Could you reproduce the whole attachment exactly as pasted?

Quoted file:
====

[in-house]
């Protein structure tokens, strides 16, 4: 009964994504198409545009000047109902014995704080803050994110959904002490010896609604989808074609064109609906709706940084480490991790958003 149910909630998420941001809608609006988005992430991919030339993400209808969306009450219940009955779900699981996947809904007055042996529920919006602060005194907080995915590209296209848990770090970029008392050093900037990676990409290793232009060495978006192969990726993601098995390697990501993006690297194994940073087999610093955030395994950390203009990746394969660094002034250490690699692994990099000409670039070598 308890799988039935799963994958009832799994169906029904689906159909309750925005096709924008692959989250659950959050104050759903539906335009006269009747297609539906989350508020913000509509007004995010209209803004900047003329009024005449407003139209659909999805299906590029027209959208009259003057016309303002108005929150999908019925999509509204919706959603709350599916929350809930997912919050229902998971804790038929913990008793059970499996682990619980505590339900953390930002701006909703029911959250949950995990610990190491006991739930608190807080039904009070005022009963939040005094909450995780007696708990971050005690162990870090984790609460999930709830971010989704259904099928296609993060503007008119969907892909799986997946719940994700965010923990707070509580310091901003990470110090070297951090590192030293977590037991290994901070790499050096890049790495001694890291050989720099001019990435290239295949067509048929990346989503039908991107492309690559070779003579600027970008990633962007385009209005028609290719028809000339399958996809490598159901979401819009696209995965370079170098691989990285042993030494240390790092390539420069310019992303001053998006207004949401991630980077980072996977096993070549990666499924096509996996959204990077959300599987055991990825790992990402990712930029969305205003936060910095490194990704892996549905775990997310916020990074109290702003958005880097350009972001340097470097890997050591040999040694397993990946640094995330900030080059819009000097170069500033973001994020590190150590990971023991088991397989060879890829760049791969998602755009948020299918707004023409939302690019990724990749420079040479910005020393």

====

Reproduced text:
[in-house]
């Protein structure tokens, strides 16, 4: 009964994504198409545009000047109902014995704080803050994110959904002490010896609604989808074609064109609906709706940084480490991790958003 149910909630998420941001809608609006988005992430991919030339993400209808969306009450219940009955779900699981996947809904007055042996529920919006602060005194907080995915590209296209848990770090970029008392050093900037990676990409290793232009060495978006192969990726993601098995390697990501993006690297194994940073087999610093955030395994950390203009990746394969660094002034250490690699692994990099000409670039070598 308890799988039935799963994958009832799994169906029904689906159909309750925005096709924008692959989250659950959050104050759903539906335009006269009747297609539906989350508020913000509509007004995010209209803004900047003329009024005449407003139209659909999805299906590029027209959208009259003057016309303002108005929150999908019925999509509204919706959603709350599916929350809930997912919050229902998971804790038929913990008793059970499996682990619980505590339900953390930002701006909703029911959250949950995990610990190491006991739930608190807080039904009070005022009963939040005094909450995780007696708990971050005690162990870090984790609460999930709830971010989704259904099928296609993060503007008119969907892909799986997946719940994700965010923990707070509580310091901003990470110090070297951090590192030293977590037991290994901070790499050096890049790495001694890291050989720099001019990435290239295949067509048929990346989503039908991107492309690559070779003579600027970008990633962007385009209005028609290719028809000339399958996809490598159901979401819009696209995965370079170098691989990285042993030494240390790092390539420069310019992303001053998006207004949401991630980077980072996977096993070549990666499924096509996996959204990077959300599987055991990825790992990402990712930029969305205003936060910095490194990704892996549905775990997310916020990074109290702003958005880097350009972001340097470097890997050591040999040694397993990946640094995330900030080059819009000097170069500033973001994020590190150590990971023991088991397989060879890829760049791969998602755009948020299918707004023409939302690019990724990749420079040479910005020393």